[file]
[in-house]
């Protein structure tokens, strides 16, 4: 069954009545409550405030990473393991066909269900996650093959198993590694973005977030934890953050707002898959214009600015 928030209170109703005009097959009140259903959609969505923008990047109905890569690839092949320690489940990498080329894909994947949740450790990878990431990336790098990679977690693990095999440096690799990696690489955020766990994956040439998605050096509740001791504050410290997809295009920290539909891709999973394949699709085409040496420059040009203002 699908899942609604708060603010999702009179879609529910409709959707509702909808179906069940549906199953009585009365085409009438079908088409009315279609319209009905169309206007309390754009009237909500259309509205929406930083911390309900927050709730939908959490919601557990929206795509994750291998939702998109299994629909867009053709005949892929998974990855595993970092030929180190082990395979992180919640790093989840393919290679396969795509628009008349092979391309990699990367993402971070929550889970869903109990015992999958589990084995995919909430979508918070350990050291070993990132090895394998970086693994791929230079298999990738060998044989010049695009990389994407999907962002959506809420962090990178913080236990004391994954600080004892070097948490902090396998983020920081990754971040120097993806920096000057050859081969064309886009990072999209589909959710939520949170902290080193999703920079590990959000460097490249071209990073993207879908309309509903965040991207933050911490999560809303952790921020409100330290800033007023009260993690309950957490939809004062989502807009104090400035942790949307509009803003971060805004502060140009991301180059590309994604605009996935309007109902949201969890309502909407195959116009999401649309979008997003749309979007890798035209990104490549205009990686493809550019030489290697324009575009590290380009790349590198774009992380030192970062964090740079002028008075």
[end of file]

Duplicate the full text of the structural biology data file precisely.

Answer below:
[in-house]
């Protein structure tokens, strides 16, 4: 069954009545409550405030990473393991066909269900996650093959198993590694973005977030934890953050707002898959214009600015 928030209170109703005009097959009140259903959609969505923008990047109905890569690839092949320690489940990498080329894909994947949740450790990878990431990336790098990679977690693990095999440096690799990696690489955020766990994956040439998605050096509740001791504050410290997809295009920290539909891709999973394949699709085409040496420059040009203002 699908899942609604708060603010999702009179879609529910409709959707509702909808179906069940549906199953009585009365085409009438079908088409009315279609319209009905169309206007309390754009009237909500259309509205929406930083911390309900927050709730939908959490919601557990929206795509994750291998939702998109299994629909867009053709005949892929998974990855595993970092030929180190082990395979992180919640790093989840393919290679396969795509628009008349092979391309990699990367993402971070929550889970869903109990015992999958589990084995995919909430979508918070350990050291070993990132090895394998970086693994791929230079298999990738060998044989010049695009990389994407999907962002959506809420962090990178913080236990004391994954600080004892070097948490902090396998983020920081990754971040120097993806920096000057050859081969064309886009990072999209589909959710939520949170902290080193999703920079590990959000460097490249071209990073993207879908309309509903965040991207933050911490999560809303952790921020409100330290800033007023009260993690309950957490939809004062989502807009104090400035942790949307509009803003971060805004502060140009991301180059590309994604605009996935309007109902949201969890309502909407195959116009999401649309979008997003749309979007890798035209990104490549205009990686493809550019030489290697324009575009590290380009790349590198774009992380030192970062964090740079002028008075």